students to compete in today’s economy,” according to EducationSuperHighway.
A few states have made educational access to broadband a priority. The federal update to E-Rate will continue federal investment but at levels below what
leading education advocacy groups recommended. State efforts and and E-Rate update fall short of meeting the exponentially growing demand for learning
Connectivity is important to education today and it is central to the shift from education as a place to learning as a service. The growing web of
providers and a generation of mobile learners require dynamic provisioning and competitive pricing. The solution is low cost seamless access at school and
at home--and that is most likely to be achieved in a diverse multi-provider environment achieved through an rewrite of the Communication Act.
The FCC has proposed regulating broadband using a public utility model. But broadband “isn’t a “natural monopoly” and it doesn’t require the kind of
oversight originally developed for railroads,” explains TechFreedom, “The industry is rapidly evolving
and competition is thriving as never before, thanks to a regulatory light touch and despite lingering federal and local obstacles.” Competition continues
to drive down costs and should be encouraged. Rather than the utility model, “Broadband should be regulated like most other industries: through antitrust
and consumer-protection laws,” suggests TechFreedom.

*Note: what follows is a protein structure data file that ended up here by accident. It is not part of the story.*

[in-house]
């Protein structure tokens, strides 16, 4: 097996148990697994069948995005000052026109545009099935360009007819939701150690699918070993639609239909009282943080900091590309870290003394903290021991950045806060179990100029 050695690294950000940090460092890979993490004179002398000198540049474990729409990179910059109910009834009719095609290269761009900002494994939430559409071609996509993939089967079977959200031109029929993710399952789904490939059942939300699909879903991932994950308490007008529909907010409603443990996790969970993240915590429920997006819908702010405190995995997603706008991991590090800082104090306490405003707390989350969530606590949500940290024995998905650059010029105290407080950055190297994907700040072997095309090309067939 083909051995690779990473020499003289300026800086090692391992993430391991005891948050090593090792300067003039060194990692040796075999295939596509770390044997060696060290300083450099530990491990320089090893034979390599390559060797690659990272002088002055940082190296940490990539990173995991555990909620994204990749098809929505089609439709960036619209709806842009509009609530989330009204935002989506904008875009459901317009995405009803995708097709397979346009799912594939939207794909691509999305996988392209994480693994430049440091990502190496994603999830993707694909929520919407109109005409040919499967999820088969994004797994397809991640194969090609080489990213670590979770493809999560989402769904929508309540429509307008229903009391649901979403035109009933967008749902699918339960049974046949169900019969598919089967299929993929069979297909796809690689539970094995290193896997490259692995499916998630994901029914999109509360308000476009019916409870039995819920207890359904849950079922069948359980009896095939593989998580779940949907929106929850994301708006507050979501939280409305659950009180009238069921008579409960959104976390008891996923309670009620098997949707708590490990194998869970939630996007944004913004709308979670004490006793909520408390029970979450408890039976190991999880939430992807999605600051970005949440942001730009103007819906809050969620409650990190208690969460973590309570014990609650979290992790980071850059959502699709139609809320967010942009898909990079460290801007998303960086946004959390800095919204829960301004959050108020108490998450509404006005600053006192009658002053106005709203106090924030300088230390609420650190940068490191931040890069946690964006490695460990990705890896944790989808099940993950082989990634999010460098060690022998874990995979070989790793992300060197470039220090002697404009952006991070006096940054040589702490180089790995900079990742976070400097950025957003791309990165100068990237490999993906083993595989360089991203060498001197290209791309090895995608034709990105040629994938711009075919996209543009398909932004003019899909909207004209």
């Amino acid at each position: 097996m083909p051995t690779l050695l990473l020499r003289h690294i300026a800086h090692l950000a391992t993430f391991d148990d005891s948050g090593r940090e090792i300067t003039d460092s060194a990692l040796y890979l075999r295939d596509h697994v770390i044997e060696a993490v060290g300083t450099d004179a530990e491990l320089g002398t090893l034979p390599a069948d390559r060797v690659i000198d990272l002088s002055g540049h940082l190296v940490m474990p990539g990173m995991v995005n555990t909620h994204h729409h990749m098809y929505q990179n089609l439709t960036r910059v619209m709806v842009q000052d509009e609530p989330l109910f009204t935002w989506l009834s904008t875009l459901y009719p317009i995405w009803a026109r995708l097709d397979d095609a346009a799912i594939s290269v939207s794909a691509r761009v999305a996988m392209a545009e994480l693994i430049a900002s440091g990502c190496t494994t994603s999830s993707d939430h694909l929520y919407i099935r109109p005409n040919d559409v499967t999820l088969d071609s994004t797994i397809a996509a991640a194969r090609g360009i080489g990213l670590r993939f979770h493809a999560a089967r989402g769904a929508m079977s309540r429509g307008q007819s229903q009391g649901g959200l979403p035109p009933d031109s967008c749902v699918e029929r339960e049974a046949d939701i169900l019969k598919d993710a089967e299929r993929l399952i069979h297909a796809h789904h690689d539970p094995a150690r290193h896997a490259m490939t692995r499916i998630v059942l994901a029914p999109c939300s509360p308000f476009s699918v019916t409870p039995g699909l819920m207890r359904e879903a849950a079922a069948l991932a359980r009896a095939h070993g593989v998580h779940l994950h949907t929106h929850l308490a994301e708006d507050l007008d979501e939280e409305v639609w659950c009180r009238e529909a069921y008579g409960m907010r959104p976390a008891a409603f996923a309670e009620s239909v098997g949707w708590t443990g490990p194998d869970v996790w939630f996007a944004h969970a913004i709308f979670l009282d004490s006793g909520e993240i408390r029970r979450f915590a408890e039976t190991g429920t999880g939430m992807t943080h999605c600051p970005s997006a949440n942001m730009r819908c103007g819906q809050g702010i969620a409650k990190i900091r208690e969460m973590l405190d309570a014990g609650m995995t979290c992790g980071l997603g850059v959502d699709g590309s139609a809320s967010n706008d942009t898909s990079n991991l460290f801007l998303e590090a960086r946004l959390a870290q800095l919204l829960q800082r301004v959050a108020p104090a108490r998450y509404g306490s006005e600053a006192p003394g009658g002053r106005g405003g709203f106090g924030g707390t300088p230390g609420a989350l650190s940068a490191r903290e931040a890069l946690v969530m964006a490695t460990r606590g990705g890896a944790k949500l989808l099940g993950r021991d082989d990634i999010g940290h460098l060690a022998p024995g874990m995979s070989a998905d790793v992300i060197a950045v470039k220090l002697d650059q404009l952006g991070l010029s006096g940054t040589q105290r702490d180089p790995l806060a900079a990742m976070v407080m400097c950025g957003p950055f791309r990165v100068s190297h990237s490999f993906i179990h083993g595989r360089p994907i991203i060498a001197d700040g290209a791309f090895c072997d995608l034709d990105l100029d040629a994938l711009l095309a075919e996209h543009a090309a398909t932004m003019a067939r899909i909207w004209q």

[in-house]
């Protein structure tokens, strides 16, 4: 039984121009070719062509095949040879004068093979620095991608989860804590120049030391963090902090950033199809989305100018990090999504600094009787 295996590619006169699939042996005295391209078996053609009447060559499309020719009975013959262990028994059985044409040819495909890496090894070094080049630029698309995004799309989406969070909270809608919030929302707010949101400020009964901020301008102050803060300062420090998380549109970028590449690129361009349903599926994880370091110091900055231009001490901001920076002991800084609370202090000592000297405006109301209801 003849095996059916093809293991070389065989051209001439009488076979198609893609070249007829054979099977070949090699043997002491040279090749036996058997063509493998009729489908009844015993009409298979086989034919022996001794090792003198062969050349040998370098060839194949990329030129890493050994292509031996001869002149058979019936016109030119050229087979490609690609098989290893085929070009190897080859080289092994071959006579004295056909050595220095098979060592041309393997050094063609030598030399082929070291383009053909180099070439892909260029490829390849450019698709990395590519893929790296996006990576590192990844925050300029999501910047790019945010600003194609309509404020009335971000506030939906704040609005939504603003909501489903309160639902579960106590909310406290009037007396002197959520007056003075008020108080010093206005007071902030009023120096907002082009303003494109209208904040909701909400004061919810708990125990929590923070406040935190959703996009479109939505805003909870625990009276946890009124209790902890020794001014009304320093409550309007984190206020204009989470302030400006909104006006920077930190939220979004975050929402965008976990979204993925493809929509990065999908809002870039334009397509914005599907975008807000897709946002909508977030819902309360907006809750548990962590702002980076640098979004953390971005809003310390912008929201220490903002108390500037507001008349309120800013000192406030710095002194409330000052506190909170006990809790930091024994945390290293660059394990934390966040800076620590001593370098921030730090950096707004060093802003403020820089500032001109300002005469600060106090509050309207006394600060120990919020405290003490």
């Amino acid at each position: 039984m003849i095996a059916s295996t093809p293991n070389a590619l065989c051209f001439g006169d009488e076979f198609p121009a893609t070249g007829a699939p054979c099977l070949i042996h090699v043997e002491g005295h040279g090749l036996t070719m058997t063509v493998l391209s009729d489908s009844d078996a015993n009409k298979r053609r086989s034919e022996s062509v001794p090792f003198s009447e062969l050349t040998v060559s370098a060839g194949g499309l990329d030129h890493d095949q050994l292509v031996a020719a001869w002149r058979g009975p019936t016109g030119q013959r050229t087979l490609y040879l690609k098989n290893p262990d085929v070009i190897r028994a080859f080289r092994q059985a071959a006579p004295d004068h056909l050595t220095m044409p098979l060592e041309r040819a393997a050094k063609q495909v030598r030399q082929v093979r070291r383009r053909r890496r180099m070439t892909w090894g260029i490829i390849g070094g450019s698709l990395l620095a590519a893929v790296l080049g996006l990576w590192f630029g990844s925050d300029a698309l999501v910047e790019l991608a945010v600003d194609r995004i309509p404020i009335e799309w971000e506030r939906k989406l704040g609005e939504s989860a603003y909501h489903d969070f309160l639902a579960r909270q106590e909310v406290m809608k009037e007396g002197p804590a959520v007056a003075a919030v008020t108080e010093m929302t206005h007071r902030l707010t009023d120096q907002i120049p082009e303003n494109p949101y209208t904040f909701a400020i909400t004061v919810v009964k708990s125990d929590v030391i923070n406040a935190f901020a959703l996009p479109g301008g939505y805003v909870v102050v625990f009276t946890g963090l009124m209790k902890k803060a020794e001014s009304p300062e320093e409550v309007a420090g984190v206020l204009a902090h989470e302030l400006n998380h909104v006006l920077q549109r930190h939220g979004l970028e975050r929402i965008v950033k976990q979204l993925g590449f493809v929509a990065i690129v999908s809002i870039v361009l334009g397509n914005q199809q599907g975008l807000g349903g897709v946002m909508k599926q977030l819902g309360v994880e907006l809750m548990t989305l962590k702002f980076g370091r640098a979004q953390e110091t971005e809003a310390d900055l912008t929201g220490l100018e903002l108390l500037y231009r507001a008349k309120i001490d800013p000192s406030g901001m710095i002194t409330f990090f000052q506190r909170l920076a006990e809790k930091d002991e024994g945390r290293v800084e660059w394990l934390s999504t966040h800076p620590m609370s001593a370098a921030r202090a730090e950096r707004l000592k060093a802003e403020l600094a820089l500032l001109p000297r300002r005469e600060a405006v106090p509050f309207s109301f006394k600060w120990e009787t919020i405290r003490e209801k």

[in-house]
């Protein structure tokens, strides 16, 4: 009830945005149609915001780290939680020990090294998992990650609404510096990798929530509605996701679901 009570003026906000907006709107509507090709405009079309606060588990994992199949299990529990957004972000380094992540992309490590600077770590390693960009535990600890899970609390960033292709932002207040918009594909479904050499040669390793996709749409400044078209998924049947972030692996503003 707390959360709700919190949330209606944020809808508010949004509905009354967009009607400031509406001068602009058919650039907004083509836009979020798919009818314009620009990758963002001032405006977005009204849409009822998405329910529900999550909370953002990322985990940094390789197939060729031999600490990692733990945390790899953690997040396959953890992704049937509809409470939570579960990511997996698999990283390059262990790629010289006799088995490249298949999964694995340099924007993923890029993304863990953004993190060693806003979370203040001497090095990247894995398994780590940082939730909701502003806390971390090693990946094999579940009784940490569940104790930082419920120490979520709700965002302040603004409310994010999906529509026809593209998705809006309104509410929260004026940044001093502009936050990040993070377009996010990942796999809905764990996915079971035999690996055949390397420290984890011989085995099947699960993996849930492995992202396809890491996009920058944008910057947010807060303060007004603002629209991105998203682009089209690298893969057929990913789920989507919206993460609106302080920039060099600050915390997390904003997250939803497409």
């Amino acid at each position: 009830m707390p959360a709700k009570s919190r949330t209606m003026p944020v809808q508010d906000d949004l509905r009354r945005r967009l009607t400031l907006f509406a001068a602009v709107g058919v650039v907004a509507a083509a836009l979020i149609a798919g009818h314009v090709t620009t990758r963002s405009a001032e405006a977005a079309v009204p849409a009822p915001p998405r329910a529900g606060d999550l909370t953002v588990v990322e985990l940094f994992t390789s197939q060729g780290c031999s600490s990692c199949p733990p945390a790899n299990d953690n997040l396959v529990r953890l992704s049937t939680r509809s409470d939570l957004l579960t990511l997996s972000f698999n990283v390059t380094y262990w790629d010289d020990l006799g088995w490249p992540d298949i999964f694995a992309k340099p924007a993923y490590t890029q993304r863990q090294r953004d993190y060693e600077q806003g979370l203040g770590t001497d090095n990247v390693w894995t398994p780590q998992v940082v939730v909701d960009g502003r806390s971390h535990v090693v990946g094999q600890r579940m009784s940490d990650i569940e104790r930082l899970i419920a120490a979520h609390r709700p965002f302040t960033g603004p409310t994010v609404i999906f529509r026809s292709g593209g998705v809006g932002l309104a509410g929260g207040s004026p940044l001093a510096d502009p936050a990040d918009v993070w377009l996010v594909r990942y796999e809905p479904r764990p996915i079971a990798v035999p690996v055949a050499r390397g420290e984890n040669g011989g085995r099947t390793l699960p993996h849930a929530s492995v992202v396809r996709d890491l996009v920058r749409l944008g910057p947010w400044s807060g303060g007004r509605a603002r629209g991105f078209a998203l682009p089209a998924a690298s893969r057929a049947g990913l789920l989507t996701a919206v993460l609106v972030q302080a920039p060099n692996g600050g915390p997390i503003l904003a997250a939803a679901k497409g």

FCC Chairman Tom Wheeler said, “Changes in technology,
business models, and consumer preferences have presented us with circumstances that are radically different from those that prevailed a generation ago.
With widespread deployment of digital technology and high-speed broadband networks, wired and wireless have led us to an environment we could not have
imagined when our communications laws were written.
Education is shifting from low to high bandwidth needs and from a single purchaser to a multi-provider environment. Matching the demands of this shift
requires more competition, rational allocation, and room for innovation:
● Scratch built, no silos. The new law should be built from scratch using principles of consumer protection, promotion of competition, and
encouraging investment and innovation. All three require removal of regulatory silos. Historical service classifications such as telephone and cable are
outdated constructs that often favor one competitor over another without good reason. Randolph May, Free State Foundation, explains, “telephone companies, cable operators, wireless providers, satellite